On February 7, 2024, the Ministry of External Affairs (MEA) asked Indian citizens in the Rakhine state of Myanmar to leave the region immediatel­y. The advisory said: “In view of the deteriorat­ing security situation, disruption of means of telecommun­ications, including landlines, and severe scarcity of essential commoditie­s, all Indian citizens are advised not to travel to the Rakhine state of Myanmar. Those Indian citizens who are already in Rakhine state are advised

to leave the state immediatel­y.”

Next day, The Hindu, quoting a senior political figure of Myanmar, reported that the Kaladan MultiModal Transit Transport Project (KMTTP) had “almost died” after the rebel Arakan Army (AA) captured the Paletwa township near Mizoram border in January. “There is no way that any connectivi­ty project can take place in Rakhine State right now as the AA has establishe­d control in almost all the major towns and supply routes. As a result, the Kaladan project too has almost died as Paletwa is essential for this project and Paletwa is no longer in control of the military junta.” It may be recalled that KMTTP was one of India’s flagship connectivi­ty projects that had aimed at enhancing road and maritime connection with Southeast Asia. Due to the ongoing conflict, the security of the strategica­lly vital Sittwe Port, developed by India as part of the USD 484 million Kaladan Multi-Modal Transit Project, is now at risk.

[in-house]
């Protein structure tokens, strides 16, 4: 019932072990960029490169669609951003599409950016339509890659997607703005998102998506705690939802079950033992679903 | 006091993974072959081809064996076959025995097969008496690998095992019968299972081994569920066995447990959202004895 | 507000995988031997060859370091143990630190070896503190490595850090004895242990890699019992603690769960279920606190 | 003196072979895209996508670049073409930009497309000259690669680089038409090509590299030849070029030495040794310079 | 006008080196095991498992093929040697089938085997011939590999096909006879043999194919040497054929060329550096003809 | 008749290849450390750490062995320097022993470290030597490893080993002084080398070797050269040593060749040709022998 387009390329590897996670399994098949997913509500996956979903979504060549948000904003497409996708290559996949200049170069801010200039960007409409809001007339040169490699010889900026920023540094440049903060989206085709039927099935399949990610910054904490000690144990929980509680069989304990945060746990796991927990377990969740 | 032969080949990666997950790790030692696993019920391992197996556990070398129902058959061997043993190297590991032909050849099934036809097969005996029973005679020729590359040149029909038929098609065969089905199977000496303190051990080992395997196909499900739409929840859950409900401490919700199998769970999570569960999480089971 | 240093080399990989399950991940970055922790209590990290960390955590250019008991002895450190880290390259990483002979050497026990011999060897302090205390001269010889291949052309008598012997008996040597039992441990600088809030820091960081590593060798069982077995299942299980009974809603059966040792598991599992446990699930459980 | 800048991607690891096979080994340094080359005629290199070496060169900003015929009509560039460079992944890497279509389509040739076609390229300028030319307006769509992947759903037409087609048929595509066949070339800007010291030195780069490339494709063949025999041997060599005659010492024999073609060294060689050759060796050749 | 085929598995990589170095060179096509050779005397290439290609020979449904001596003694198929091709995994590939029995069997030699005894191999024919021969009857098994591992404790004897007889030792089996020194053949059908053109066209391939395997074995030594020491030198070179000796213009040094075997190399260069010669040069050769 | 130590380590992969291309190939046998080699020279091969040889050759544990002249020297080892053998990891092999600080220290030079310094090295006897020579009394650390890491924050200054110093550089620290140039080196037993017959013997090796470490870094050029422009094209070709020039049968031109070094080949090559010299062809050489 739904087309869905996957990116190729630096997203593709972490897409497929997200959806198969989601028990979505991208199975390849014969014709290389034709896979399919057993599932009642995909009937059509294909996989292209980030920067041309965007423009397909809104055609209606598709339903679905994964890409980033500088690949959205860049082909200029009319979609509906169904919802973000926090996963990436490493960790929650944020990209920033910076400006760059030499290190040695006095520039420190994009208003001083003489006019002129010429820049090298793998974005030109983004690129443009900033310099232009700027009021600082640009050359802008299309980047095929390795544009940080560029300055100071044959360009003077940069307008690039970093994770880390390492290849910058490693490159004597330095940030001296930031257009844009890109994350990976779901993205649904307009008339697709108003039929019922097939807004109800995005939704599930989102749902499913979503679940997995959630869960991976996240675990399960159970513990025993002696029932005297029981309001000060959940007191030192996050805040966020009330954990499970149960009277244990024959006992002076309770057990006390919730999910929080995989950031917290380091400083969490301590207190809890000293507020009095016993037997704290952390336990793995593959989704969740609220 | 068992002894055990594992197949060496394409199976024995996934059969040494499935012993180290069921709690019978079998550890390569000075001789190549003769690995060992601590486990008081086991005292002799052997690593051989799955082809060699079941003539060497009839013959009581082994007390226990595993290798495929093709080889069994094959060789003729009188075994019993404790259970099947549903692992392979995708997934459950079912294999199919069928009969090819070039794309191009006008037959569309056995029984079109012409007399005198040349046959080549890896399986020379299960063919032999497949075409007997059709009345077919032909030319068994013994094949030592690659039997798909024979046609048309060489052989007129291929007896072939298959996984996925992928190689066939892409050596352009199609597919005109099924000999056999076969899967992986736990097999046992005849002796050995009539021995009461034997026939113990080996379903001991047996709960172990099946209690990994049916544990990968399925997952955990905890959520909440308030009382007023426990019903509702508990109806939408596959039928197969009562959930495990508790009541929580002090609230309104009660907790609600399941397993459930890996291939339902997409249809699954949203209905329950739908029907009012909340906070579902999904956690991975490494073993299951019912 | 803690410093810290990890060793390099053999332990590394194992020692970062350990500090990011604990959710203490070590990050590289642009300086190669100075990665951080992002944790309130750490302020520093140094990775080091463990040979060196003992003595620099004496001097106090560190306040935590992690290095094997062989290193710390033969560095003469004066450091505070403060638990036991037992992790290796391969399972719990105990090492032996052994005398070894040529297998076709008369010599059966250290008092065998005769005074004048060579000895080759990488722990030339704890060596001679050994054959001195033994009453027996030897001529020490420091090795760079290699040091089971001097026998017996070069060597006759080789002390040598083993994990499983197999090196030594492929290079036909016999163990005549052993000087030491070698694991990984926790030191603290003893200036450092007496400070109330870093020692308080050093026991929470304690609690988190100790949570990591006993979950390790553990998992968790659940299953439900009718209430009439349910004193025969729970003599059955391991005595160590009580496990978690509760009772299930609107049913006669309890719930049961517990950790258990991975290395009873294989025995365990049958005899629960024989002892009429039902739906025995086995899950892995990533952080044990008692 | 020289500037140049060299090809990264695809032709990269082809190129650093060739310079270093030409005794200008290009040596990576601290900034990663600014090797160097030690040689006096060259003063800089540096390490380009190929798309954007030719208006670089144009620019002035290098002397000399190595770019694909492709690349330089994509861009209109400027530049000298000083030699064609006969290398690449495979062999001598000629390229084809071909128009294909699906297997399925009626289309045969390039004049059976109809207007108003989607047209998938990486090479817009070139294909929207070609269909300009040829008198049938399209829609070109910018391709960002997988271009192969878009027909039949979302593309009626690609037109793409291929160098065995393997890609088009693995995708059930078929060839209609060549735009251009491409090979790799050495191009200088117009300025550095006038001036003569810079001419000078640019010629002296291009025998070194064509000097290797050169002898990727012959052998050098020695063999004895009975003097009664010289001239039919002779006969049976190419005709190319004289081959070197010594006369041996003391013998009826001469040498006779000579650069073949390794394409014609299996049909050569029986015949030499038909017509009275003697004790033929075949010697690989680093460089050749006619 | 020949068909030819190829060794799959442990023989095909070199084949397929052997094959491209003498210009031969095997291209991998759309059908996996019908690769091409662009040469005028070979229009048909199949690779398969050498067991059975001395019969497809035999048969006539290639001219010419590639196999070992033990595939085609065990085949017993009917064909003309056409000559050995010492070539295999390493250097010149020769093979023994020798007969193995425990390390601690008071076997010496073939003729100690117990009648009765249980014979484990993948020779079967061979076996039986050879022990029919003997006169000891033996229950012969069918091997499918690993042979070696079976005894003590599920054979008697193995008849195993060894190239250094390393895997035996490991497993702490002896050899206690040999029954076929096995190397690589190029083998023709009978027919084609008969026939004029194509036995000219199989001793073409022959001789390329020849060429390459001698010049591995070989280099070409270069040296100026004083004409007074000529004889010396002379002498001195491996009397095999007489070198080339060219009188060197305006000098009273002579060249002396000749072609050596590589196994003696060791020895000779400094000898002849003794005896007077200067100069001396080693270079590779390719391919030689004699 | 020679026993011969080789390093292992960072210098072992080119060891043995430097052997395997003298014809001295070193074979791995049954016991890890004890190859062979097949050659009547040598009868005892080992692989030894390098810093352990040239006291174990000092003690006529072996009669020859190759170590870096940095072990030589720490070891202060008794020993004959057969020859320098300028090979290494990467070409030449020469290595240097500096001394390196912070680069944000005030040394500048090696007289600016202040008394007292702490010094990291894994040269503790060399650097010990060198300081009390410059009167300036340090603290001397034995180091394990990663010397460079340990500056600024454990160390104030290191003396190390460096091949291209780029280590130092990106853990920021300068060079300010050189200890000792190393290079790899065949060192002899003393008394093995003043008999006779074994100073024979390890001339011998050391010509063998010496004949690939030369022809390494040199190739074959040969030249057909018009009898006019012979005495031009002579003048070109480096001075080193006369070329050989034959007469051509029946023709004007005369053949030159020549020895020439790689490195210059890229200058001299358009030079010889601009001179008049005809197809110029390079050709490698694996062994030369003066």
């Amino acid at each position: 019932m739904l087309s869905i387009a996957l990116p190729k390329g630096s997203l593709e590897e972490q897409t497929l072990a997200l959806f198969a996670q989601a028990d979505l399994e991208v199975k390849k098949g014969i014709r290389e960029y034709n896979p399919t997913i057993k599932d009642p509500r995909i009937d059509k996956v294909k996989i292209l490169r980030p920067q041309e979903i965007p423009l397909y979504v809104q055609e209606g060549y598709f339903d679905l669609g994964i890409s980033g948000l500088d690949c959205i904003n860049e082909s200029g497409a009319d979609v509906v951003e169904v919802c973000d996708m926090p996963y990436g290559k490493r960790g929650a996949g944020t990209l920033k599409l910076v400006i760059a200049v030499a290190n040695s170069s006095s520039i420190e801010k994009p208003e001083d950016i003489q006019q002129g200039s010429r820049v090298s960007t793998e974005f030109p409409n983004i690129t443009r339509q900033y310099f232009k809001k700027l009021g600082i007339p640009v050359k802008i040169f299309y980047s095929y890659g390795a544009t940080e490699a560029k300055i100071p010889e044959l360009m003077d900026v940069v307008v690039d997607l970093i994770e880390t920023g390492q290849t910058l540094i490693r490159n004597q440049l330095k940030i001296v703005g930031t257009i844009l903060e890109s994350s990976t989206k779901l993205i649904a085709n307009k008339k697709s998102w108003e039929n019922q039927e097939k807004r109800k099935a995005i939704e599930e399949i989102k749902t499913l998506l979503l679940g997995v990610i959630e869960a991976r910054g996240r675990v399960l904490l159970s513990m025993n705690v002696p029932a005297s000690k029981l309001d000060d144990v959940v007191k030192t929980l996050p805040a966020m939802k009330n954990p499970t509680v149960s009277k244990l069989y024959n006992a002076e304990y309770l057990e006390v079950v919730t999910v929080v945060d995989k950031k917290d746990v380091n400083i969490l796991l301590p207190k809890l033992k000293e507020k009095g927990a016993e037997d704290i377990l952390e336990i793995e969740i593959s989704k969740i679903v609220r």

Reacting to these developmen­ts, the Union Home Minister Amit Shah announced that the central government plans to build a fence along the entire 1,643-kilometer Indo-Myanmar border. Manipur shares approximat­ely 390 km of a porous border with Myanmar. Mizoram has a porous border of 510 kilometres with Myanmar. Arunachal Pradesh shares a 520-kilometer border with Myanmar and Nagaland’s border with the country extends to 215 kilometres.

Speaking on the X platform,

the Indian Home Minister said, “The Modi government is committed to building impenetrab­le borders. It has decided to construct a fence along the entire 1643-kilometer-long Indo-Myanmar border. To facilitate better surveillan­ce, a patrol track along the border will also be paved. Out of the total border length, a 10 km stretch in Moreh, Manipur, has already been fenced. Furthermor­e, two pilot projects of fencing through a Hybrid Surveillan­ce System (HSS) are under execution. They will fence a stretch of 1 km each in Arunachal Pradesh and Manipur. Additional­ly, fence works covering approx. 20 km in Manipur have also been approved, and the work will start soon.”